Immobilization and subsequent weakness are consequences of critical illness. Despite the theoretical advantages of physical therapy
to address this problem, it has not been shown that physical therapy
initiated in the intensive care unit offers benefit.
Design and Setting:
Prospective cohort study in a university medical intensive care unit that assessed whether a mobility
protocol increased the proportion of intensive care unit patients receiving physical therapy
vs. usual care.
Medical intensive care unit patients with acute respiratory failure
requiring mechanical ventilation
on admission: Protocol, n = 165; Usual Care, n = 165.
An intensive care unit Mobility
Team (critical care nurse, nursing assistant, physical therapist) initiated the protocol within 48 hrs of mechanical ventilation
Measurements and Main Results:
The primary outcome was the proportion of patients receiving physical therapy
in patients surviving to hospital discharge. Baseline characteristics were similar between groups. Outcome data are reflective of survivors. More Protocol patients received at least one physical therapy
session than did Usual Care (80% vs. 47%, p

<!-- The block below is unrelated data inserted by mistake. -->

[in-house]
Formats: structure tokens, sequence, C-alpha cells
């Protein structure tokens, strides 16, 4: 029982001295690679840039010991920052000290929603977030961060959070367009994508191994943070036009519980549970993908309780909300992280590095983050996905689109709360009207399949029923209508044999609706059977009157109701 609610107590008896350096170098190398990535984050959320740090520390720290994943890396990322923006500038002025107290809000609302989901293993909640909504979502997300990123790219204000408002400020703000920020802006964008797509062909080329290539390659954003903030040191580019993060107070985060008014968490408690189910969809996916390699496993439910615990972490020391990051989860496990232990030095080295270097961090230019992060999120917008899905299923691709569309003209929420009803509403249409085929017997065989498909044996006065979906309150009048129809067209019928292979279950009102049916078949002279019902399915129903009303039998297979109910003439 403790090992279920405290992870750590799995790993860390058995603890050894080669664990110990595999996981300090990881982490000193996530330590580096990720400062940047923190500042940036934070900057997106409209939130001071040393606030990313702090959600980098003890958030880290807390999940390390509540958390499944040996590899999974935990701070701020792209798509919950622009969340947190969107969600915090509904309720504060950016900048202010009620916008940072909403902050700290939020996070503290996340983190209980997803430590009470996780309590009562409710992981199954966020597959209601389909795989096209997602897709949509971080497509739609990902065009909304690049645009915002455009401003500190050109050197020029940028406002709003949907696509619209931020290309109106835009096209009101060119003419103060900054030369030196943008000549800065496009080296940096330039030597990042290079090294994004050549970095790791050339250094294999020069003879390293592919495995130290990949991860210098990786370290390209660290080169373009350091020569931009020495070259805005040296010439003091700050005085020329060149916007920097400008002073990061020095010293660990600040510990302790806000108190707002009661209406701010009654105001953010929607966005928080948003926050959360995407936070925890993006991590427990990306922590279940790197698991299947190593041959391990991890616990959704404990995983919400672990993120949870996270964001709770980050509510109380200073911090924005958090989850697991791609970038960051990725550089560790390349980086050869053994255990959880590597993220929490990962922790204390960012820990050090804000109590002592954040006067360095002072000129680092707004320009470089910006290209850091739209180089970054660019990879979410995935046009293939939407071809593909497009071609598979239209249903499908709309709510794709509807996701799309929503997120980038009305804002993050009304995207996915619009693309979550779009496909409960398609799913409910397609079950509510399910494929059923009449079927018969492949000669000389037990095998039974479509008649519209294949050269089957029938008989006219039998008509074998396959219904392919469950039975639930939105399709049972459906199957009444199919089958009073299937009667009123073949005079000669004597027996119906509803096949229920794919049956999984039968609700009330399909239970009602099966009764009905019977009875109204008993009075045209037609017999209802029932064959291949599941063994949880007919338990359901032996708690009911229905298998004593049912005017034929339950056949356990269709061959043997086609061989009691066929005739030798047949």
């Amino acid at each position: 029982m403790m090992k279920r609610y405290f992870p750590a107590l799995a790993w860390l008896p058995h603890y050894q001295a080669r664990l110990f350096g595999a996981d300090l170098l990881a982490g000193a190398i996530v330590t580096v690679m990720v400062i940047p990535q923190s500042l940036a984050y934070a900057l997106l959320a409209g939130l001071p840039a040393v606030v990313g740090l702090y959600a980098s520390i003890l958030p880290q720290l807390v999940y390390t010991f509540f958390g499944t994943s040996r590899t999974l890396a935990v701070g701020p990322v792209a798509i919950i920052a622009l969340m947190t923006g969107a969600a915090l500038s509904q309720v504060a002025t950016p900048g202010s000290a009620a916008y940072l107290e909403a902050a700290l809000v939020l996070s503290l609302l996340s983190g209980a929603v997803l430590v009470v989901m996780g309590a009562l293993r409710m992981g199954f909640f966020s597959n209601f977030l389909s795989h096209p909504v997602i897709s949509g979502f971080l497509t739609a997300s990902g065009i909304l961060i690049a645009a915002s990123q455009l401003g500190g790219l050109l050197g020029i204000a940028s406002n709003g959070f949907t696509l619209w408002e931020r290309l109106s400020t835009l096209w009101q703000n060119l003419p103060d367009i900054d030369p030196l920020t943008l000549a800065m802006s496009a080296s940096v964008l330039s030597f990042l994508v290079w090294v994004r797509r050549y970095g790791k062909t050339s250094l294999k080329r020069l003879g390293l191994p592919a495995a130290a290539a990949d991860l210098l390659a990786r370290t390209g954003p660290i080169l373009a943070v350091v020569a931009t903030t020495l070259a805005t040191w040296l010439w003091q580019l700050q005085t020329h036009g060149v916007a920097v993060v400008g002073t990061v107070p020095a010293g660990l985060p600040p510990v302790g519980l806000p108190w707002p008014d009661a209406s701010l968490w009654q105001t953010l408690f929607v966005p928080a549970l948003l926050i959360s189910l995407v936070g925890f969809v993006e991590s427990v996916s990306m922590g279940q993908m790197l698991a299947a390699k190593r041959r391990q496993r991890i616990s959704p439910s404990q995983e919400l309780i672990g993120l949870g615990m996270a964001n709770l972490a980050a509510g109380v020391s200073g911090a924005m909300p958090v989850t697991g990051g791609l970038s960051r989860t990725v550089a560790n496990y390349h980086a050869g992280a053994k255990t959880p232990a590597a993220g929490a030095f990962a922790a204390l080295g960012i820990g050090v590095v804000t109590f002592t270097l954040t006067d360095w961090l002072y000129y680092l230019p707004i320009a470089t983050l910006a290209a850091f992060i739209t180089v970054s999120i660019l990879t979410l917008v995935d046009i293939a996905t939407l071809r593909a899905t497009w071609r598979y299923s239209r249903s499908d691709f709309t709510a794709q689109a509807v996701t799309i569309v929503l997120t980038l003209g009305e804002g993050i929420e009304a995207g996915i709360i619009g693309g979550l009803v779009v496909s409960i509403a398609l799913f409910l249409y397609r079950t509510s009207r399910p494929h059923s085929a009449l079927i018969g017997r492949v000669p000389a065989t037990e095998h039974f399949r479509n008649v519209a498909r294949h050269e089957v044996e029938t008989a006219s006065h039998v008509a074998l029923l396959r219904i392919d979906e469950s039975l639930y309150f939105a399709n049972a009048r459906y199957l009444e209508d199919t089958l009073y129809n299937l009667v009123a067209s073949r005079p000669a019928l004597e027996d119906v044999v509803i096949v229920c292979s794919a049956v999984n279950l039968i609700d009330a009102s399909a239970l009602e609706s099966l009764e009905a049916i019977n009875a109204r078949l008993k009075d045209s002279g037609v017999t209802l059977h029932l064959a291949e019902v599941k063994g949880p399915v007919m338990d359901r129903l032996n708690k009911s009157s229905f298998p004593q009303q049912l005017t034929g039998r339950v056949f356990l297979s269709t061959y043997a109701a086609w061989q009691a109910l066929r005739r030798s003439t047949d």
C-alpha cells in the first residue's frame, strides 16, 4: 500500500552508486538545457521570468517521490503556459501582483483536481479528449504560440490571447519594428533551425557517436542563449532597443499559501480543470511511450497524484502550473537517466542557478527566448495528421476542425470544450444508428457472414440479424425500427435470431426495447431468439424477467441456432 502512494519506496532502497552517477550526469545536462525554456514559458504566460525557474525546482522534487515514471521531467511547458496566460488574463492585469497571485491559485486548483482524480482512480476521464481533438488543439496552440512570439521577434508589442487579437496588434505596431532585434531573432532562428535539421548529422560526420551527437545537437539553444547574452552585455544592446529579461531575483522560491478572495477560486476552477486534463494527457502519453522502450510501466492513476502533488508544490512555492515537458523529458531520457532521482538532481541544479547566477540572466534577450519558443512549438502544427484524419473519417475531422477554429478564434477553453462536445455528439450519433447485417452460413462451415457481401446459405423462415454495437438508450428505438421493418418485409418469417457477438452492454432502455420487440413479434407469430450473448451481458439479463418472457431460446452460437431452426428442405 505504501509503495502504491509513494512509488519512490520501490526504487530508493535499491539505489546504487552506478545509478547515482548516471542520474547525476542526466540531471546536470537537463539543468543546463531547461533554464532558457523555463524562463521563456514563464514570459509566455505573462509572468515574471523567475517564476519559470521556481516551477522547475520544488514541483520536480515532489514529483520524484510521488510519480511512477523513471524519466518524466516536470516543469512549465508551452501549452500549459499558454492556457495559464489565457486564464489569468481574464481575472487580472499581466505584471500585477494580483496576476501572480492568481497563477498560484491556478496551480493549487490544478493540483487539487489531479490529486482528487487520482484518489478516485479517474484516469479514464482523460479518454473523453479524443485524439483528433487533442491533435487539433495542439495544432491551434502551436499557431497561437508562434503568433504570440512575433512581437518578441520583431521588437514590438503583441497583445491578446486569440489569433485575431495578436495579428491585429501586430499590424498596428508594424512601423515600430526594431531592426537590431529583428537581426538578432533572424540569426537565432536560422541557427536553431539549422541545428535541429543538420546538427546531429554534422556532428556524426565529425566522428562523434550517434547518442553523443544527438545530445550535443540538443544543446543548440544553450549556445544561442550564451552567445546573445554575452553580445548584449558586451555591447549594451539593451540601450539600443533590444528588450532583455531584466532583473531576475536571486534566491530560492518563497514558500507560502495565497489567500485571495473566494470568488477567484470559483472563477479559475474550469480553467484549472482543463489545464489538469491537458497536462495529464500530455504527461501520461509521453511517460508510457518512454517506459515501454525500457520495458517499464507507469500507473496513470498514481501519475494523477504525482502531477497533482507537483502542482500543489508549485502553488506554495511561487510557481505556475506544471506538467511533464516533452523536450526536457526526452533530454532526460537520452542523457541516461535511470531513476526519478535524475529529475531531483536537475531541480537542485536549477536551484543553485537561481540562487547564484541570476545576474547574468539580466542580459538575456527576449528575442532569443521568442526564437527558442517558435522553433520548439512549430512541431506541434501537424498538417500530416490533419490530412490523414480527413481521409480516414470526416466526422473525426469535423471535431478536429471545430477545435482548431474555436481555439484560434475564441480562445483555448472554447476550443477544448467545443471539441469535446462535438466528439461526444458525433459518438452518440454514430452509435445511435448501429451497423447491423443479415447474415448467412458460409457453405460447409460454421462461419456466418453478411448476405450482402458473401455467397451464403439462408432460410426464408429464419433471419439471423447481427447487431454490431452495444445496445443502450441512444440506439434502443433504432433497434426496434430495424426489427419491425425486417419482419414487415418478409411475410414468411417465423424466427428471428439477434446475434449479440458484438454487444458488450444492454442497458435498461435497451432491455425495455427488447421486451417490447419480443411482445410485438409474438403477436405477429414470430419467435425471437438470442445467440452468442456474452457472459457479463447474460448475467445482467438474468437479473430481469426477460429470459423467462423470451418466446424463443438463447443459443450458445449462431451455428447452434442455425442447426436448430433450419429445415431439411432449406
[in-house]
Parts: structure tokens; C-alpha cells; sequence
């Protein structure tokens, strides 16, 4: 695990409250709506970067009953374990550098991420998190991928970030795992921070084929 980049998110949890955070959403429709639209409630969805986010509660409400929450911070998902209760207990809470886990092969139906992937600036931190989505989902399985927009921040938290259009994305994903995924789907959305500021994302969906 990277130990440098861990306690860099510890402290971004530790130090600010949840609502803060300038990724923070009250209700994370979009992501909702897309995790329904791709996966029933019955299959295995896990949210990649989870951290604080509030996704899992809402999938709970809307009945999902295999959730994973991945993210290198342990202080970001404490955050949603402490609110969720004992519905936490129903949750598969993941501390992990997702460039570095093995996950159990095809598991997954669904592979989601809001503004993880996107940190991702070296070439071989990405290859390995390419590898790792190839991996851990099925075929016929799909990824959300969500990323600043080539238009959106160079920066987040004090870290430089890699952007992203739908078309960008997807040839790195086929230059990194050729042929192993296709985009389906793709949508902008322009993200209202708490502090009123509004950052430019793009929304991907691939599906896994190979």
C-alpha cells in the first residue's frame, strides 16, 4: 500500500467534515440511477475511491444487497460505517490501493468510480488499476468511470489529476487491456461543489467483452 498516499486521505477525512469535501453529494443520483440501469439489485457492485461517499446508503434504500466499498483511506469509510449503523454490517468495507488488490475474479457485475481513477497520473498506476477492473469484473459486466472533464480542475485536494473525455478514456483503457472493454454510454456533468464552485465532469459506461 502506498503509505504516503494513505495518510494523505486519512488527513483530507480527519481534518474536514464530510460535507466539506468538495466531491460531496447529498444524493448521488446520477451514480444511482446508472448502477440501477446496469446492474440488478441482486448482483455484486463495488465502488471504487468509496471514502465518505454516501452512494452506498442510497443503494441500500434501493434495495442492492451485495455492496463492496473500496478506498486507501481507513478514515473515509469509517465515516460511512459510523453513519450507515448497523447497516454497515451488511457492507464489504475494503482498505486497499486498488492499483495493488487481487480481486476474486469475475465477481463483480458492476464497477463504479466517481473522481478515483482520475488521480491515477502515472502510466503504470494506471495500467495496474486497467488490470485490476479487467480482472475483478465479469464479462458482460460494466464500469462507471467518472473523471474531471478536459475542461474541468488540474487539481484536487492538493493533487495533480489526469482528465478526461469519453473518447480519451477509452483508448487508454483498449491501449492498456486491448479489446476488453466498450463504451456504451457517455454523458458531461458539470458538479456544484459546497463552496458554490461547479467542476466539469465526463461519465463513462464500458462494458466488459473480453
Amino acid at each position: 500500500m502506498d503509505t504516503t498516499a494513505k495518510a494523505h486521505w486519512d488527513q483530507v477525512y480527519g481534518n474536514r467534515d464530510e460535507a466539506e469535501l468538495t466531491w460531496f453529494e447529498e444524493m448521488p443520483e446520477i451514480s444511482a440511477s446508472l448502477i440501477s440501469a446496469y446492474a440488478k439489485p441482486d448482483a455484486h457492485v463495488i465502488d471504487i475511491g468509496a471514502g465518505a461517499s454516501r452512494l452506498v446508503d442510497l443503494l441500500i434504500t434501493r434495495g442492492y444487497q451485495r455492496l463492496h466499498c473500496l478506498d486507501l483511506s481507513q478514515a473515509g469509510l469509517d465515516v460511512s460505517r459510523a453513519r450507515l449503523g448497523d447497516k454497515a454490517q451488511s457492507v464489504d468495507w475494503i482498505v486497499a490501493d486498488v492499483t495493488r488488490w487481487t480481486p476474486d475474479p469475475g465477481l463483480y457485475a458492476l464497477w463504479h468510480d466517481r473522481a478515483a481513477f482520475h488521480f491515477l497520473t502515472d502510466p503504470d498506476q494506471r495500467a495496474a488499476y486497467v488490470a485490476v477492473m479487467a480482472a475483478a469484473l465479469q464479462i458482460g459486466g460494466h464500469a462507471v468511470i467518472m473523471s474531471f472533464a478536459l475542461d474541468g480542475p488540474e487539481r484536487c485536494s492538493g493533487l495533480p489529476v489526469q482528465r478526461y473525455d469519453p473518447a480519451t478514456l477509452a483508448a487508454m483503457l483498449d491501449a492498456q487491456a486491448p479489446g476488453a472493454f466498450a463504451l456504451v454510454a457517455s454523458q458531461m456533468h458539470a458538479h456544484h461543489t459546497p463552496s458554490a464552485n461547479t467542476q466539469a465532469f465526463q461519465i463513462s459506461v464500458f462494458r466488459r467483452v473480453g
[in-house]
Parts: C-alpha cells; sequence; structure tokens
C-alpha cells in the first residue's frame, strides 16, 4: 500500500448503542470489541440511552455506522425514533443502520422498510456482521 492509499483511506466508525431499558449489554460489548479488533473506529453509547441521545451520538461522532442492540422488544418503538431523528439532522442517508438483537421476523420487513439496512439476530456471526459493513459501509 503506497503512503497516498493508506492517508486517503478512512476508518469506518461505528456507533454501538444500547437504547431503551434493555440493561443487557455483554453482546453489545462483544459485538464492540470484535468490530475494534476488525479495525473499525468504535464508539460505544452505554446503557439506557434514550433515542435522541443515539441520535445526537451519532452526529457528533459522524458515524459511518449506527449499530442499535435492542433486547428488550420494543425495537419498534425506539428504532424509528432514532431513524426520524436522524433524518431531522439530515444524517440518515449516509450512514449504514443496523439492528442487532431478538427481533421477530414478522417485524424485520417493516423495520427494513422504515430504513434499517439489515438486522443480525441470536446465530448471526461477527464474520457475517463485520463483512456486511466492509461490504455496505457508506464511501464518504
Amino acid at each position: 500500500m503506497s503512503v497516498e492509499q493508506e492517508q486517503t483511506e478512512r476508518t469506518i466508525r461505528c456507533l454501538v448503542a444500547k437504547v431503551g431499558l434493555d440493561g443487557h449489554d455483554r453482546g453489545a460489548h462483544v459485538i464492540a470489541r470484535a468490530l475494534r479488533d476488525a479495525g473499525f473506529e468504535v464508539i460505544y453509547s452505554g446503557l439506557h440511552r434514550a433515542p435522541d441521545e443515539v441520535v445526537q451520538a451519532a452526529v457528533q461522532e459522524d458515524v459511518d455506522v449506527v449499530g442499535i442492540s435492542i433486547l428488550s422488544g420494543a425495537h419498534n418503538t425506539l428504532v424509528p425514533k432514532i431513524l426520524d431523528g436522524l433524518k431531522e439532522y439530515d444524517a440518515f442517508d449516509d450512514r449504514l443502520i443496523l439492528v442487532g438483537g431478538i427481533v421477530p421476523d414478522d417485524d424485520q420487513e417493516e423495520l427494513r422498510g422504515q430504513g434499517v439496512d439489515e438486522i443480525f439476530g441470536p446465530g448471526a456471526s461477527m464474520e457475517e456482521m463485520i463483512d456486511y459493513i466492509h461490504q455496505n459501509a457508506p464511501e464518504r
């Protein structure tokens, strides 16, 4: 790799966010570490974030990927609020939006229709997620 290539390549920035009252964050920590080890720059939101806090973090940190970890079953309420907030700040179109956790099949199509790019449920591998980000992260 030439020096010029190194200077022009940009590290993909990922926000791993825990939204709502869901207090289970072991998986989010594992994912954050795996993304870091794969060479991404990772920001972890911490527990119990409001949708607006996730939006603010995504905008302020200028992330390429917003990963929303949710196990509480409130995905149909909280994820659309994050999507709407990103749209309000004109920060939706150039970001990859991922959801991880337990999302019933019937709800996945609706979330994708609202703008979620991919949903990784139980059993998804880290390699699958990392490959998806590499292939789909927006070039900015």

≤ .001). Protocol patients were out of bed earlier (5 vs. 11 days, p
≤ .001), had therapy initiated more frequently in the intensive care unit (91% vs. 13%, p
≤ .001), and had similar low complication rates compared with Usual Care. For Protocol patients, intensive care unit length of stay was 5.5 vs. 6.9 days for Usual Care (p
= .025); hospital length of stay for Protocol patients was 11.2 vs. 14.5 days for Usual Care (p
= .006) (intensive care unit/hospital length of stay adjusted for body mass index, Acute Physiology and Chronic Health Evaluation II, vasopressor). There were no untoward events during an intensive care unit Mobility
session and no cost difference (survivors + nonsurvivors) between the two arms, including Mobility
Team using a mobility
protocol initiated earlier physical therapy
that was feasible, safe, did not increase costs, and was associated with decreased intensive care unit and hospital length of stay in survivors who received physical therapy
during intensive care unit treatment compared with patients who received usual care.